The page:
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What happens if you need to collect on a judgment in Florida?

| Feb 15, 2021 | Executing on a Judgment

Collecting on a judgment in Florida for someone who lives in the state is easier than some other cases. However, there is a potential that the debtor will not willingly pay even after the judgment is finalized.

If you receive a court-ordered judgment, you can file a judgment lien with the Department of State, which then helps you recover your losses. Anything the sheriff’s department is able to retrieve from the debtor is paid out to creditors based on the order in which those liens were filed. So, if you win a case, make sure to file your lien as soon as possible.

What kinds of property will the sheriff levy to help repay creditors?

To repay the creditors, the sheriff’s department may seize items such as land and buildings, and personal property such as horses, boats, jewelry and cars. Individuals do receive exemptions from the sheriff’s levy. The exemption includes one personal property item that is under $1,000 in value and a vehicle that is worth $1,000 or less. If you are trying to have property seized from a partnership or corporation, there is no exemption.

The sheriff does not have the authority to take the individual’s homestead or home. They will also be unable to seize any leased or rented property the debtor is in possession of.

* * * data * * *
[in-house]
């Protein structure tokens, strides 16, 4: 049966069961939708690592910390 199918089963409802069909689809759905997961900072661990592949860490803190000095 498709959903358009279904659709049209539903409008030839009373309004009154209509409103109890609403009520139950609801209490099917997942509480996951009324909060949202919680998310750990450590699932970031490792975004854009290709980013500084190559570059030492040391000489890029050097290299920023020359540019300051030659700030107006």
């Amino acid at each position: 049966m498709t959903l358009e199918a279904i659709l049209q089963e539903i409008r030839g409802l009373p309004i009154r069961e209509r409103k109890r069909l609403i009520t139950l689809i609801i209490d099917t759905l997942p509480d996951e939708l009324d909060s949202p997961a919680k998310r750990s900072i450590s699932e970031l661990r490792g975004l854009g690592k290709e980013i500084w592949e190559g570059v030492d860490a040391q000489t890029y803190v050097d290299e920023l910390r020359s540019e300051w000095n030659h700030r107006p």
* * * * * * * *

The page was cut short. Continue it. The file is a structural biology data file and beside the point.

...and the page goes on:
What should you do if you want the sheriff’s office to levy property for you?

The first step is to find the property in the state of Florida. The sheriff will not do this part of the work for you.

After you do this, file a writ of execution with the Clerk of the Court. This should then be delivered to the sheriff in the county where the property is located. Let the sheriff know where the property is and describe it. The sheriff will then attempt to seize that property on your behalf and sell it at a public auction. The money from the sale is distributed first to pay for the sheriff’s costs. Then, you’ll receive $500 toward your own costs. If other liens are against the debtor, the debts are then paid in the order in which those liens were filed.

As you can tell, this is a potentially long process, but it’s one that can get you compensated. Your attorney can help you get this process started once you receive the judgment in your favor.